Banerjee's report focuses mainly on institutionalised patients and it must be kept in mind that, according to our information, consultant physicians do not conventionally give medical supervision to homes for the elderly in the UK. Medical care for people with dementia is also organised somewhat differently throughout Europe, which makes Banerjee's claims about a universal problem of overuse difficult to test.
In the Netherlands, for instance, there is home care, care in homes for the elderly and nursing home care. PCPs provide integrated but frequently somewhat incident‐based medical care at home in a rapidly changing context. Older persons usually keep their GPs when they move to homes for the elderly. Geriatricians may provide a more structured and planned form of medical care in nursing homes in cases where they have an agreement to provide care for inpatients on a regular basis. They are also increasingly available for advice to GPs in homes for the elderly. A national Dutch general practice database shows that at any one time 32.3% of patients with an established diagnosis of dementia of the Alzheimer type are in receipt of antipsychotic drugs. 7
There is frequently a fundamental but decreasing difference between chronic care geriatric centres for ‘patients’ and homes for the elderly which provide accommodation for residents. The difference has an impact on the quality of care available. In addition, even within the same country structures often are non‐homogeneous. In Austria, for instance, we differentiate between elderly care homes called Pensionistenheime, which are mostly community run residences for elderly people, and geriatric centres – Pflegeheime. The latter are geriatric chronic care hospitals in some Austrian provinces, e.g. in Vienna, run medically by a consultant, who is often a GP. However, in some Austrian provinces geriatric centres are organised as care facilities where doctors are called only occasionally to make home visits by the patients or by the staff of the facility.
One retrospective analysis of data from three observational studies from the UK found no significant differences in the adjusted ratio risks for incidence of cerebrovascular accidents and transient ischaemic attacks in patients prescribed atypical antipsychotics (risperidone, quetiapine or olanzapine) in general practice, including patients with dementia, but points out that dementia appears to be an important risk factor. 8
Reviewing the relevant literature it becomes obvious that we urgently need more data on the clinical and cost effectiveness of non‐pharmacological methods of treating behavioural problems in dementia and of other pharmacological approaches as an alternative to antipsychotic medication. We also go along with Banerjee's recommendation that graduate medical education of GPs should be improved so that they can correctly diagnose BPSD – e.g. agitation, aggression, wandering, shouting, repeated questioning, sleep disturbance, depression – and improve the interface between primary care and specialised psychiatric care.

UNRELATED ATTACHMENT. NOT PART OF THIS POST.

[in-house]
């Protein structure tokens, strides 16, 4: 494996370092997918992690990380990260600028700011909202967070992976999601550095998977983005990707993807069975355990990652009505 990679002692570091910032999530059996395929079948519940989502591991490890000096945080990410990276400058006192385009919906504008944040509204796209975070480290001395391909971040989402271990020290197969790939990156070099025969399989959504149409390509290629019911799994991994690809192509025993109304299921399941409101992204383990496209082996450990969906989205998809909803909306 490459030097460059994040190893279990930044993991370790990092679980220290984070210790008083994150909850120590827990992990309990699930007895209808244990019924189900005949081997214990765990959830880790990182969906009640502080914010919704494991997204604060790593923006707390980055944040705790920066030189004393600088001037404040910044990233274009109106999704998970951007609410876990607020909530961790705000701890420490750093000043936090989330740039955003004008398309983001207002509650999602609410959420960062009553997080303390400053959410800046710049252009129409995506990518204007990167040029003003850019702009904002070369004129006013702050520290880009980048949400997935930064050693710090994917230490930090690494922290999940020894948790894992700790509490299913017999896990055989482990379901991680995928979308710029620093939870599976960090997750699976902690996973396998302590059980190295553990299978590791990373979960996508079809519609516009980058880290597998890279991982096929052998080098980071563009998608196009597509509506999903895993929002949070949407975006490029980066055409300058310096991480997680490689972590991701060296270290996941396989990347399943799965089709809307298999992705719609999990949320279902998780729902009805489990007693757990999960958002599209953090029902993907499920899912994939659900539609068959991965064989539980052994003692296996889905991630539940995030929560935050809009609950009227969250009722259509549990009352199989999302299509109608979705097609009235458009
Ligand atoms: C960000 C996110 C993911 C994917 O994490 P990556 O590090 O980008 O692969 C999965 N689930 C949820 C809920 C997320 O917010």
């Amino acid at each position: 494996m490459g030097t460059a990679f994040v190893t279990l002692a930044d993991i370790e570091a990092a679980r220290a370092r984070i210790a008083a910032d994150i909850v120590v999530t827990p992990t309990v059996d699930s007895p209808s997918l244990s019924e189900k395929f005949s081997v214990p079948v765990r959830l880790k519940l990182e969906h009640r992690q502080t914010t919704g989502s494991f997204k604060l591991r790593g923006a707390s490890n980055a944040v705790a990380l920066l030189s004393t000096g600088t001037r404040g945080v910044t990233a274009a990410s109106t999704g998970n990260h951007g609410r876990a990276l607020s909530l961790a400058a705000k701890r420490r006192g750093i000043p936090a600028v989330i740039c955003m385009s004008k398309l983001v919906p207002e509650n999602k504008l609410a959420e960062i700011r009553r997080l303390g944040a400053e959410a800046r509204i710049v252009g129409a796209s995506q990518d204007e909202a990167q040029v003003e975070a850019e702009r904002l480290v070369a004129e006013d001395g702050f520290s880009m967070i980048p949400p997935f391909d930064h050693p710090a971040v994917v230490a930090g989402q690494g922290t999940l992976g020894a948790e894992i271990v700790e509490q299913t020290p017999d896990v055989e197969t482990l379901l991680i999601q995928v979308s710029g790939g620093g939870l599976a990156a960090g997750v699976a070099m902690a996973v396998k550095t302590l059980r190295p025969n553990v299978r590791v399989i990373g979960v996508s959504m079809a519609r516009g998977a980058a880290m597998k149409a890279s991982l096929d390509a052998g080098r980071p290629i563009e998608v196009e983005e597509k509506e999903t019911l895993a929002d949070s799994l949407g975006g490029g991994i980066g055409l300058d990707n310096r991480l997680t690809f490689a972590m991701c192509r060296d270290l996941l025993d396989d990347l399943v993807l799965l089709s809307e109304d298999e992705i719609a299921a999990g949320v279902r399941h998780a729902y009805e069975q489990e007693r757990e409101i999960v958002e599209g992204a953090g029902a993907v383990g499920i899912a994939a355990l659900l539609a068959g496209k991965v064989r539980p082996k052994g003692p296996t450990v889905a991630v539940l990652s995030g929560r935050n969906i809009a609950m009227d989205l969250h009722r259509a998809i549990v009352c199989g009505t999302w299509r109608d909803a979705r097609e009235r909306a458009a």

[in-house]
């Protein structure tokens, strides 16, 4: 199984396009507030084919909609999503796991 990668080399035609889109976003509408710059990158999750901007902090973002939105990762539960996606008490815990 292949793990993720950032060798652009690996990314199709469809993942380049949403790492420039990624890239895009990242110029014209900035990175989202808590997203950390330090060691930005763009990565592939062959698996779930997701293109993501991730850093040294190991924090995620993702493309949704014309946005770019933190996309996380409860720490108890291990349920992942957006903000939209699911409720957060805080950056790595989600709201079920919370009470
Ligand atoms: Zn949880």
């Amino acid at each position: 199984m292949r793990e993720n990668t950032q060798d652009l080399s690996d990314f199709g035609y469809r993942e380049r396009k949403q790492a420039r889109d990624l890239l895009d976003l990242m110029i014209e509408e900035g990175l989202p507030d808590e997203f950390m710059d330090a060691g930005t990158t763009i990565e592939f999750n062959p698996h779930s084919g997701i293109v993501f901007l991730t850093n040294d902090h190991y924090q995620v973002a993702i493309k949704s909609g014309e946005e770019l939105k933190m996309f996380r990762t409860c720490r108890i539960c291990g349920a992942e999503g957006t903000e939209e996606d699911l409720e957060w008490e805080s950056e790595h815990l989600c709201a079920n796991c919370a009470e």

Better implementation of existing guidelines may help, as well as a more extensive and structured role for the general practice geriatric nurses that many GPs now have in the UK and in some other European countries. Antipsychotic drugs should be used as a considered second line treatment when other non‐pharmacological approaches have failed, and not as a first line response to behavioural difficulty in dementia. Causal treatment for sudden unrest and agitation should be preferred. Many symptoms are due to physical illness, side effects of other drugs or drug withdrawal. Nurses could perhaps help by soliciting a medication review by the PCP when this is overdue or when they think that ‘too many cooks (doctors) spoil the broth’ and the patient has lost track of his or her medication. They could also perhaps perform simple forms of medication review (‘Is the patient taking what is prescribed?’), although nurses in Austria, for instance, currently have no training for such tasks.
We agree with Banerjee that a measured, planned approach would be best, but one that keeps the PCP in a central position. A collaborative care approach with a specific dementia care manager in the service of a PCP enables services to work together for the benefit of people with dementia and their carers. There may be a need for extra capacity in specialist dementia services, so that they can work with all care homes where there are people with dementia and with PCPs in these homes and in the community, but a strengthening of the role of the PCP, as in the Netherlands, may be a more integrated way forward. Collaborative care models with geriatricians, liaison psychiatrists and specially trained geriatric nurses should be explored. We should all, but policy makers in particular, ask ourselves how the trend for institutionalisation of elderly people with dementia can be stopped, as they often prefer to stay at home, and what ambulatory services are necessary to facilitate sufficient support for relatives of patients who are willing and able to keep their older family members at home.
Harm van Marwijk, Associate Professor of General Practice, Department of General Practice and the EMGO Institute for Health and Care Research, VU University Medical Center, Amsterdam.
Wolfgang Spiegel, Research Fellow, Department of General Practice, Centre for Public Health, Medical University of Vienna and Ludwig Boltzmann Institute for Social Psychiatry, Vienna, Austria, EURACT National Representative, Austria, General Practitioner.